September 27, 2022

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This Mariner has become an on-base machine

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This story was excerpted from Daniel Kramer’s Mariners Beat newsletter. To read the full newsletter, click here. And subscribe to get it regularly in your inbox.

HOUSTON — A 13-pitch sequence on Sunday in Miami encapsulated the overhaul that Mariners catcher Tom Murphy has made to his offensive approach this season.

Murphy walked against Sandy Alcantara, though the next two hitters struck out to end the inning, making the matchup far less flashy than some of his top-end power. But it was a microcosm of his significant improvement in swing decisions in 2022.

“I really started getting more aware of it just because I physically couldn’t do the things that I normally did in the box, so I had to try to adjust somewhere,” Murphy said. “And that was trying to tighten the strike zone up for myself a little bit. But, really, prior to coming to the Mariners, that was never even a thought.”

Murphy entered the week with a slash line of .357/.500/.536 (1.036 OPS) with a homer and two doubles. When he’s making contact, it’s among the Majors’ best. His 62.5% hard-hit rate would trail only Yankees star Aaron Judge for the MLB lead had Murphy accumulated enough at-bats to qualify.

Yet it’s his more disciplined approach that he and the Mariners are far more satisfied with. After Sunday’s lengthy free pass, which raised his walk rate to 21.6%, Murphy has seen 4.41 pitches per plate appearance, way up from the 4.07 he saw last year, and he’s swinging at fewer pitches on the edge of the strike zone, from 41% down to 35.6%, per Statcast. Moreover, he’s swinging at the first pitch 40.5% of the time because he knows it’s likely going to be the best offering he sees.

Murphy ditched his leg lift three weeks before the end of last season in favor of a toe tap, then he worked diligently on the mechanics all offseason. Doing so has allowed him to hold his load-up far longer, and as such, his timing against secondary pitches has been better. He has a .267 batting average against breaking balls and offspeed, up from .173 last year.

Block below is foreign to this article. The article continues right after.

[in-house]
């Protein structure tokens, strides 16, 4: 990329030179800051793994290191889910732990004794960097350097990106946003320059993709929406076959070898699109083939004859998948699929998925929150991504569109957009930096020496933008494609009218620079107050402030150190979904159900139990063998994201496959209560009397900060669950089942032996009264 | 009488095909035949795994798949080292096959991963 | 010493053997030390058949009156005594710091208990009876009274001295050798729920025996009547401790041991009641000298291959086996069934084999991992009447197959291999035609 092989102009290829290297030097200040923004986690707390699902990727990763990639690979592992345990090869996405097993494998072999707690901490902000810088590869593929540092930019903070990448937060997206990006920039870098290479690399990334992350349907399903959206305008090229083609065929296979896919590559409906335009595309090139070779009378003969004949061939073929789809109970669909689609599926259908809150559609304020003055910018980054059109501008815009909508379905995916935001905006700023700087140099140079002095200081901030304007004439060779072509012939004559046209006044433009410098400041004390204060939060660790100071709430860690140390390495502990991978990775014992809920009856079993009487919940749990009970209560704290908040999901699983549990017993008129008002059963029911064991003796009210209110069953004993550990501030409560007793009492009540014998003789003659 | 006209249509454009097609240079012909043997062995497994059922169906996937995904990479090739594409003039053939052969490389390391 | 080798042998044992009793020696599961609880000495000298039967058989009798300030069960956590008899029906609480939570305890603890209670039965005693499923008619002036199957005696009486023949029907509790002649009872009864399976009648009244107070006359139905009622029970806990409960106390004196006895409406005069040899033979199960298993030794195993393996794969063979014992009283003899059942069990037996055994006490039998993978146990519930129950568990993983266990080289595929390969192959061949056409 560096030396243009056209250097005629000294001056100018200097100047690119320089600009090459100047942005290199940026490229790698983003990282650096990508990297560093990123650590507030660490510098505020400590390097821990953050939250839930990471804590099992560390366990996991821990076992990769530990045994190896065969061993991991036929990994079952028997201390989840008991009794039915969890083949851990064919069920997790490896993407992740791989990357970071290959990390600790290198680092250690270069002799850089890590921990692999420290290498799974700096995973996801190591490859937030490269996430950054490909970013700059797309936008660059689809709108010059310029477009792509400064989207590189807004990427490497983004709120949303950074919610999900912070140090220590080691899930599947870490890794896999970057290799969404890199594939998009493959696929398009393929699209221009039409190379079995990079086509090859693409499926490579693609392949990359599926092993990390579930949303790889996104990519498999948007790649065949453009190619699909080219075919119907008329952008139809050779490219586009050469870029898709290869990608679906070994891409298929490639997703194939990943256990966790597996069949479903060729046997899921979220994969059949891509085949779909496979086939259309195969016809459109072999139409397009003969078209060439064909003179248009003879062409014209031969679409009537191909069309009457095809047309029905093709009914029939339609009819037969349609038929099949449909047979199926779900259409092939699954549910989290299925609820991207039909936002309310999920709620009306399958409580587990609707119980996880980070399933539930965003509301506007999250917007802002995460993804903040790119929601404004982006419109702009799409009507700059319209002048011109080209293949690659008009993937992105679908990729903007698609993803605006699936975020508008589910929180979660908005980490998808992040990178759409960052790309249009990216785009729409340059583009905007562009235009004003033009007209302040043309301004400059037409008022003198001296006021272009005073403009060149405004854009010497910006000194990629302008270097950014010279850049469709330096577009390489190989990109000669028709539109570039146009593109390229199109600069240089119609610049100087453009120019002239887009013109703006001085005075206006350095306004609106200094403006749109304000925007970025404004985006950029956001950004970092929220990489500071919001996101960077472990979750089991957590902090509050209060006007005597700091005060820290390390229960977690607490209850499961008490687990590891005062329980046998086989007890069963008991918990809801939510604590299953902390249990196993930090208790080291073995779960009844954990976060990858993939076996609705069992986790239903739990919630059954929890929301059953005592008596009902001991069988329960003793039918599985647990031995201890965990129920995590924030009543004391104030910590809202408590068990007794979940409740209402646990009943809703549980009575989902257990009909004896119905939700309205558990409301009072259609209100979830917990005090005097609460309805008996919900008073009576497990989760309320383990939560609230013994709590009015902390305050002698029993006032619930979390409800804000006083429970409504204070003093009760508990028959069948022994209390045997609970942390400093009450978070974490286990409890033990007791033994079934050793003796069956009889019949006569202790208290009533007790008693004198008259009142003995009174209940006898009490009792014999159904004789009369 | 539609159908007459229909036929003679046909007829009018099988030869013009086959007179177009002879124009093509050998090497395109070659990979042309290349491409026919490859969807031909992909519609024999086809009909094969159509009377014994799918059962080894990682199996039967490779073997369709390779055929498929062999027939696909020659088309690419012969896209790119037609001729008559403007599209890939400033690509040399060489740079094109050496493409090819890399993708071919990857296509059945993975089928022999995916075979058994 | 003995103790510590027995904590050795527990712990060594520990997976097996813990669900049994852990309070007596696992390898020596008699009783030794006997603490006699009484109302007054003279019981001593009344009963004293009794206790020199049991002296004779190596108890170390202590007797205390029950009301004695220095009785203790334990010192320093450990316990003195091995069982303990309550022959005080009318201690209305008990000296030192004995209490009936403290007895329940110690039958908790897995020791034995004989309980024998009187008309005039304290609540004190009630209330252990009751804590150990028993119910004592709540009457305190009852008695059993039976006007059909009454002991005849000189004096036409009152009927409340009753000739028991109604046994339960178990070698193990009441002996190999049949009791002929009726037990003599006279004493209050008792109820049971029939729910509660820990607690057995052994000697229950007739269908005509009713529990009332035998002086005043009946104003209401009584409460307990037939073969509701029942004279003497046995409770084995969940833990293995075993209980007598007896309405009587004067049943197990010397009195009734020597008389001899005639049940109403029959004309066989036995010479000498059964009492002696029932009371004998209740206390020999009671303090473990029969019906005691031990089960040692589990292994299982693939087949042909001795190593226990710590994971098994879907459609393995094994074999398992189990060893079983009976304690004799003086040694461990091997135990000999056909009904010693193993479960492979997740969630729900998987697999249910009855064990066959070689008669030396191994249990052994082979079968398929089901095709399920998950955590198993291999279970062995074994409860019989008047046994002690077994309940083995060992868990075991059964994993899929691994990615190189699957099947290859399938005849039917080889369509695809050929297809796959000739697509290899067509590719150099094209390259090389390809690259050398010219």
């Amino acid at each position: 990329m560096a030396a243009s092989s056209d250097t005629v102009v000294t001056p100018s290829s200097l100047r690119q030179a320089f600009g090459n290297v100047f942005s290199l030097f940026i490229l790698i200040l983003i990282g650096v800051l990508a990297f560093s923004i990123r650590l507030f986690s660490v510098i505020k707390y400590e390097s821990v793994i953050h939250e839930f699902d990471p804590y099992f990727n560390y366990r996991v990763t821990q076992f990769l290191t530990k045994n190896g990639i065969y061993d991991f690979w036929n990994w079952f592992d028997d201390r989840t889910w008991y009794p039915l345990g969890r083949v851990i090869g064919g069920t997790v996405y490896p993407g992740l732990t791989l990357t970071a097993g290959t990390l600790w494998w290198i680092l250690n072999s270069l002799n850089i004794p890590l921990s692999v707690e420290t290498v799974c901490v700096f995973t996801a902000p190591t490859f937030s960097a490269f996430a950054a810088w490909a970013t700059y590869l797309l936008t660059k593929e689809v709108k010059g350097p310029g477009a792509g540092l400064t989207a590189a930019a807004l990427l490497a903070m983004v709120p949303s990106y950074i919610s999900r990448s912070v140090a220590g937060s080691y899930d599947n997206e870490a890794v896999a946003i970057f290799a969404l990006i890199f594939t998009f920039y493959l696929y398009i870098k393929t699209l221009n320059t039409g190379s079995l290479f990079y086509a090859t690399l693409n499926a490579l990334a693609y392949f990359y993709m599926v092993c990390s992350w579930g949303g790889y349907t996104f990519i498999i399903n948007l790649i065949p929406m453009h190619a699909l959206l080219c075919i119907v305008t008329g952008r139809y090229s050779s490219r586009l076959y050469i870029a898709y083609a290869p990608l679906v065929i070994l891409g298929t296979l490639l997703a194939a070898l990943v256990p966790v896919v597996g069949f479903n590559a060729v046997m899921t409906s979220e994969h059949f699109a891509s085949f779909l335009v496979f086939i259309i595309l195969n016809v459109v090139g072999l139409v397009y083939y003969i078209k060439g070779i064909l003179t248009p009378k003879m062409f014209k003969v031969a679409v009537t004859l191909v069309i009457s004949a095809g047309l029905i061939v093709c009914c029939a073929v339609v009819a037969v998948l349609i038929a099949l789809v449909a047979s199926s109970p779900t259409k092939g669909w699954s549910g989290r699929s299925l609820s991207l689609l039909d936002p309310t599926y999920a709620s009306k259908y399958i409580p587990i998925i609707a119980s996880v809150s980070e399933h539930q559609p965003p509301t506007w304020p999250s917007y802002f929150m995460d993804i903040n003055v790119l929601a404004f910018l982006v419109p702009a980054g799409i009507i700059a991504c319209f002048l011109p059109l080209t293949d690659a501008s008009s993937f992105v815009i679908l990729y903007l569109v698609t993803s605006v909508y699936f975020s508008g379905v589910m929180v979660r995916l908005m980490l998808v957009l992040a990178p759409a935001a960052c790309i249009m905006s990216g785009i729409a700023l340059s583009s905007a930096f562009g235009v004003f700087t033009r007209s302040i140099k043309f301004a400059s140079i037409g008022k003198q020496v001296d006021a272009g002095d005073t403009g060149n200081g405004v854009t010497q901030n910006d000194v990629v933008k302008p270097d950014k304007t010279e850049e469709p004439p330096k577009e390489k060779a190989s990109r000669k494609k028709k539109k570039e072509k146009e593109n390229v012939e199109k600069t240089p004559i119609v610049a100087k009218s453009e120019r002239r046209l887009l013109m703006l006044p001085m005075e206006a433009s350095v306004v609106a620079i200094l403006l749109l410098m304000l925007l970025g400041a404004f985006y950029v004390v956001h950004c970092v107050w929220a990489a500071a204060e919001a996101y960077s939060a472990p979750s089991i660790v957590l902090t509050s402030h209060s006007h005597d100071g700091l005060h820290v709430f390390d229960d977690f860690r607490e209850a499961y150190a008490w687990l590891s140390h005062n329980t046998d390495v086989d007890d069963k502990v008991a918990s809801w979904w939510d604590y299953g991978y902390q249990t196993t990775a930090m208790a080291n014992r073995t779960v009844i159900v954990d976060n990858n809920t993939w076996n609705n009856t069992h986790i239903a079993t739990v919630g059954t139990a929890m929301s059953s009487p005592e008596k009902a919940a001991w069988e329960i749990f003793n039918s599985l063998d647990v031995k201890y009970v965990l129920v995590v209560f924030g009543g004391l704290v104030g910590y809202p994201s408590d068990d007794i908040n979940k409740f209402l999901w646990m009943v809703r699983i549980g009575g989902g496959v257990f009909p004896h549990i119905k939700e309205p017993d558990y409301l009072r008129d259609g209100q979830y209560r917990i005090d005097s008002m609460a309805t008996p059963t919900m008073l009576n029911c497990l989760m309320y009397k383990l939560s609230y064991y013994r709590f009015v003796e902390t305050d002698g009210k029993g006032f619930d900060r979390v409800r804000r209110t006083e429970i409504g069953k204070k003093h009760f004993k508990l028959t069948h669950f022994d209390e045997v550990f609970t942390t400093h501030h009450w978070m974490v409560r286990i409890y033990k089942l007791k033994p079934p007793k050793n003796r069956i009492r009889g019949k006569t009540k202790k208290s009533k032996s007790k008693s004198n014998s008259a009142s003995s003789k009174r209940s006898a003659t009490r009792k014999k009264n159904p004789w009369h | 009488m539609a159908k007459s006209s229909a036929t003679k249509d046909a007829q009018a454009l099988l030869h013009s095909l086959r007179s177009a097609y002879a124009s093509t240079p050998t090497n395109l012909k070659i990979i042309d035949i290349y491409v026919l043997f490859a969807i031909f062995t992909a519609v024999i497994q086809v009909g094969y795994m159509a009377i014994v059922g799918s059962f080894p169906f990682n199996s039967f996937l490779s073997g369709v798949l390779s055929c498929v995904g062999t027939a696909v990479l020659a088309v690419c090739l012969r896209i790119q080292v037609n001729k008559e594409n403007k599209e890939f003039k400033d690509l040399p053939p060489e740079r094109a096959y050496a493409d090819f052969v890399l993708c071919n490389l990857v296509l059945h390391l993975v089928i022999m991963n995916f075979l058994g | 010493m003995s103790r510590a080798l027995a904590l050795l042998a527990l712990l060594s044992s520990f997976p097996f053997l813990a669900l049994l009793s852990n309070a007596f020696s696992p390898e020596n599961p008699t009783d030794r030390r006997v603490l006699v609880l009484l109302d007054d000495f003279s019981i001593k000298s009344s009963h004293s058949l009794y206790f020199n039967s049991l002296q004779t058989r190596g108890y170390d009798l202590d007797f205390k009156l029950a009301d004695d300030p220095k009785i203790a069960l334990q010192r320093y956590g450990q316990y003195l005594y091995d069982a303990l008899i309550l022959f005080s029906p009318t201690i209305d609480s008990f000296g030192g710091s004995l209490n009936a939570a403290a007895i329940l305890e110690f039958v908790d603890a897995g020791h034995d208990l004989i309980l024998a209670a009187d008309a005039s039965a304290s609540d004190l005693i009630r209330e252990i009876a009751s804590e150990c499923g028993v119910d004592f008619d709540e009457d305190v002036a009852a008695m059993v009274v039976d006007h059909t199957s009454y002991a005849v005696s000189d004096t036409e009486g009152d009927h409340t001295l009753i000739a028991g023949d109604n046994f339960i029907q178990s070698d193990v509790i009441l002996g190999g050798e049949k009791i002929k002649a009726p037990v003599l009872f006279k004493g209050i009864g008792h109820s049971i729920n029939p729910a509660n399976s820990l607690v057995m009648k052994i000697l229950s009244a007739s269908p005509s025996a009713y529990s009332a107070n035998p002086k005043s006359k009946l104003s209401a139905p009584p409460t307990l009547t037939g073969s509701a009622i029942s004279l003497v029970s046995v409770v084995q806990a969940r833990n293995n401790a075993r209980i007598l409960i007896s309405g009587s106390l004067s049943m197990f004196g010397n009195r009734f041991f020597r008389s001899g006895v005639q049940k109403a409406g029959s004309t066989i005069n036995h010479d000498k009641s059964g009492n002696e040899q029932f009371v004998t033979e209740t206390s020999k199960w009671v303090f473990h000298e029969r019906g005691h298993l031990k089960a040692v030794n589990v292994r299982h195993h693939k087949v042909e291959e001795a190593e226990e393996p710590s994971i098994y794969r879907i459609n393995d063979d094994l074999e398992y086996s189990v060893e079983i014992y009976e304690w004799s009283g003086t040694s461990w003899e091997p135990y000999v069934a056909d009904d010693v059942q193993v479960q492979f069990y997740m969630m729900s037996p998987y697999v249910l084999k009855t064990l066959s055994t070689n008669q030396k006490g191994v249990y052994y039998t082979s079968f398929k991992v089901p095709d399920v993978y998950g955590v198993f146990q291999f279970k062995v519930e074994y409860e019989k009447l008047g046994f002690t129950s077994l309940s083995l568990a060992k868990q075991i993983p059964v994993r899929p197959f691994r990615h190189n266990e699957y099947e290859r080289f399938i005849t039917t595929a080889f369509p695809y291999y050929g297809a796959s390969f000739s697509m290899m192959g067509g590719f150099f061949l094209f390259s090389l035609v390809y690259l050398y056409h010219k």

Put it all together, and Murphy has been a vastly improved hitter. His acumen with Seattle’s arms has essentially made him the third extension to pitching coach Pete Woodworth and bullpen coach Trent Blank, but his .655 OPS and 87 wRC+ (league average is 100) last season at times made him a consistent out and, in part, led the Mariners to carry three catchers before Cal Raleigh was optioned to Triple-A Tacoma earlier this week.

“It’s the best we’ve seen Murph controlling the strike zone,” Mariners manager Scott Servais said. “He’s made it a priority. … He’s going to strike out once in a while, but he’s swinging at the right pitches for the most part and that’s what’s allowed him to get off to a good start this year.”

Yet the most significant factor in his 2022 turnaround has been health. Murphy missed all of the shortened 2020 season with a broken left foot. Then he suffered a rotator cuff injury last April that he and the team kept quiet about. He battled through it the entire year with ongoing Cortisone shots. 

After nearly one month in this refresh of a season, Murphy is happy, healthy and eager for what’s to come.

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